Another helping of ‘internals’ from Fergus H (and others)…

More plated servings of vom schnörrli, zum schwänzli goodness. And another reminder that meat doesn’t come pre-packed in styrofoam, brightly coloured, packaging; at least not naturally. Which is why I keep talking about offal, in all its mis-shapen and bizarre looking incarnations

© Hank Shaw 2008

© Hank Shaw 2008

You may also have noticed that I really rather rate Fergus Henderson? And you’d be right. He’s been at the forefront of the “nose to tail, waste absolutely nothing“, movement for many, many years. Along with Hugh Fearnley-Whittingstall, he’s one of the very good people out there.

fergus-8.0

This post is going to lean a little heavily on photos from the hugely talented and influential team at Serious Eats. I’ve already mentioned J. Kenji López-Alt in Cooking for geeks; in the food lab, the MD of this site. They managed to grab a space at the pass when Fergus visited New York (a few years back now) and cooked with, amongst others, the very wonderful fellow Brit, April Bloomfield at her “The Spotted Pig“.

Their menu included some offal dishes from other than pigs — I’m ignoring them for the purposes of this post. Hey, my blog, my call, OK? 🙂

It started with ribbons of grilled chitterlings (also know as “chitlins”). In any event, however you call them, they’re the small intestine — or, in the case of the “hogs maw”, the stomach — and a staple of Southern (initially poor, mainly black) cooking. But they were also known way back as common peasant food in medieval England, and remained a staple in the diet of our own low-income families right up until the late 19th century and are still a firm favourite across the rest of (possibly less squeamish?) Europe.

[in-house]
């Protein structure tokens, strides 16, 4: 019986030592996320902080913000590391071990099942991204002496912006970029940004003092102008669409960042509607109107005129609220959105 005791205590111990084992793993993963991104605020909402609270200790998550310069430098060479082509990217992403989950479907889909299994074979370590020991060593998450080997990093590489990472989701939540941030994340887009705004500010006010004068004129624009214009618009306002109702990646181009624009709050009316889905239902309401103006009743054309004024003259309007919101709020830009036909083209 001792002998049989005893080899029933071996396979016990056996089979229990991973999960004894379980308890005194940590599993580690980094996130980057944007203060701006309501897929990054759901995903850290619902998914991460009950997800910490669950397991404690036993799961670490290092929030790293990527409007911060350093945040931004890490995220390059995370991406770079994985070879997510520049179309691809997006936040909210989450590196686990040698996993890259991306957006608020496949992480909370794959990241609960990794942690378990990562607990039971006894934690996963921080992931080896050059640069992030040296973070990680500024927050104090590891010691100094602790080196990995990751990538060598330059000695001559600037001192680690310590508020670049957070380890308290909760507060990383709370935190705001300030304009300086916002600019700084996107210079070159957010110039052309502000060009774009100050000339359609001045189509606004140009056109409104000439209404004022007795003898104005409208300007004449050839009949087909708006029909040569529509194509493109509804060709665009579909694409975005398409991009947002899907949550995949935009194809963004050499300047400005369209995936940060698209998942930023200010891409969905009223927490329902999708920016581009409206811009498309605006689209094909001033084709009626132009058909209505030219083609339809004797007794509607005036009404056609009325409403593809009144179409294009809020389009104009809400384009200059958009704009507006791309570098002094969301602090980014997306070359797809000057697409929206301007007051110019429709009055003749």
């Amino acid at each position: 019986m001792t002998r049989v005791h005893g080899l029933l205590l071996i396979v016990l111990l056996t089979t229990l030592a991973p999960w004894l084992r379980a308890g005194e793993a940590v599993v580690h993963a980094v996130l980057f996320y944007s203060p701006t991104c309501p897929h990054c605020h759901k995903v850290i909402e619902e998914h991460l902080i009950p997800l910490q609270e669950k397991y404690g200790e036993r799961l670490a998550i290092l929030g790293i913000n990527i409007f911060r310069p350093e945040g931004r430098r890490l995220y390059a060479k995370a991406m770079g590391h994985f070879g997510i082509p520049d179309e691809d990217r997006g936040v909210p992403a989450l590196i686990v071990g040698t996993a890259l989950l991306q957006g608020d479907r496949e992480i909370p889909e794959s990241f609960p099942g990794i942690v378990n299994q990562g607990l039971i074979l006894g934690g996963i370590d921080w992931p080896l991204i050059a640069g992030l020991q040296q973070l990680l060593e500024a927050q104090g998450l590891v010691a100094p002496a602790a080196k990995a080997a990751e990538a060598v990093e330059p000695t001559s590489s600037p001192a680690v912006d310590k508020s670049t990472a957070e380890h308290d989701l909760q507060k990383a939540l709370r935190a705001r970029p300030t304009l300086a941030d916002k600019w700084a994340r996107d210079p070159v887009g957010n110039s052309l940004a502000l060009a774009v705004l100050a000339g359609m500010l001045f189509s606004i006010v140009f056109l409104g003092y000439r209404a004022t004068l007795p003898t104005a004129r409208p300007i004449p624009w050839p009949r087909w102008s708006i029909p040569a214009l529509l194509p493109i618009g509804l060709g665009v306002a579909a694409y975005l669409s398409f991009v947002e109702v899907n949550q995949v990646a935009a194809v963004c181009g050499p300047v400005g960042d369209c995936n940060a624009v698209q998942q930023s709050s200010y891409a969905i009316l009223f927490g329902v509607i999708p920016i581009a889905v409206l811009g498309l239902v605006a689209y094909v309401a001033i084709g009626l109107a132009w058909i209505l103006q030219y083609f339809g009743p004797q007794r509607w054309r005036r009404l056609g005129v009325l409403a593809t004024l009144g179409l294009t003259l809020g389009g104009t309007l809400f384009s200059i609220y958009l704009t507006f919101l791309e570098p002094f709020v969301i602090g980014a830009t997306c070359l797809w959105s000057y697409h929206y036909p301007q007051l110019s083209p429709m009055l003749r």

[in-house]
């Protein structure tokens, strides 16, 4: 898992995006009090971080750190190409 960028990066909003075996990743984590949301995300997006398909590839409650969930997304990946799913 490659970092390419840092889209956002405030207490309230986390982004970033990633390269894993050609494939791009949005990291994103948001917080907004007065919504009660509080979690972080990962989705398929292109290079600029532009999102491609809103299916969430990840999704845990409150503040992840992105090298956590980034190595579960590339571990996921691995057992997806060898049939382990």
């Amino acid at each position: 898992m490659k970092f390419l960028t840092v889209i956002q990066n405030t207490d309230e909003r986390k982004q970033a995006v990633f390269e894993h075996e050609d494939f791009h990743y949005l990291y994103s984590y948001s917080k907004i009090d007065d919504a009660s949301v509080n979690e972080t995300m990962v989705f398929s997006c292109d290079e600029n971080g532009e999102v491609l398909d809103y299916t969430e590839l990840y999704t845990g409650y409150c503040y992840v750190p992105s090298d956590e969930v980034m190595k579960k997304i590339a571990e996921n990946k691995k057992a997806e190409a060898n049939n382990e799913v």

© Serious Eats 2008

© Serious Eats 2008

Thomas Hardy wrote of chitterlings in Tess of the D’Urbervilles, when the father of a poor family, John Durbeyfield, talks of what he’d like to eat:

Tell ’em at home that I should like for supper, – well, lamb’s fry if they can get it; and if they can’t, black-pot; and if they can’t get that, well, chitterlings will do.

So, to follow? How about confit of pig cheek and dandelion?

© Serious Eats 2008

© Serious Eats 2008

OK, there is one dish that I’m including with a non-pig offal: the lambs’ brain; battered and deep fried to a wonderful, golden crisp. There’s a green sauce in there, infused with parsley and dill, complimenting those earthy, creamy nuggets.

© Serious Eats 2008

© Serious Eats 2008

I’ve wavered and included this because I could really see this being done well but using pig’s brains.

I’m a little surprised to find that Fergus hasn’t yet done so (he claims pig brains aren’t as flavoursome). But as if by way of compensation, he did do this Brain Burger along with the MEATliquor team recently as part of joint effort raising money for the charity researching into the Parkinson’s Disease, from which he’s suffered for many years.

© MEATliquor 2016

© MEATliquor 2016

Next up from the NY gig, warm pigs head and bean salad

© Serious Eats 2008

© Serious Eats 2008

And finally, snail, trotter, sausage and chickpeas. Perfectly poached snails and al dente chickpeas in a hearty trotter infused broth:

© Serious Eats 2008

© Serious Eats 2008

Am I envious of all the lucky diners who managed to score seats at this gig? Is that sky pixie, voices in teh head, guy in Rome, a Catholic? And do Ursidae defecate in the forest? Hell yes!

And finally for this week? Well, finally Esther…

A look back at when the butchers at Sabatos Prime Meats — who started up nearly 100 years ago, back in 1918 — were (mainly) men and pigs were, well, apparently the size of frickin’ elephants!

© Sabato Prime Meats http://sabatosprimemeats.com/6.html

© Sabato Prime Meats http://sabatosprimemeats.com/6.html

About Salute The Pig

Charcuterie, smoking, curing, brining and all things porcine. Brought to you from deepest, darkest Cambs, England by Chris Bulow. In the smoker or in the kitchen….

Salutate porcum!

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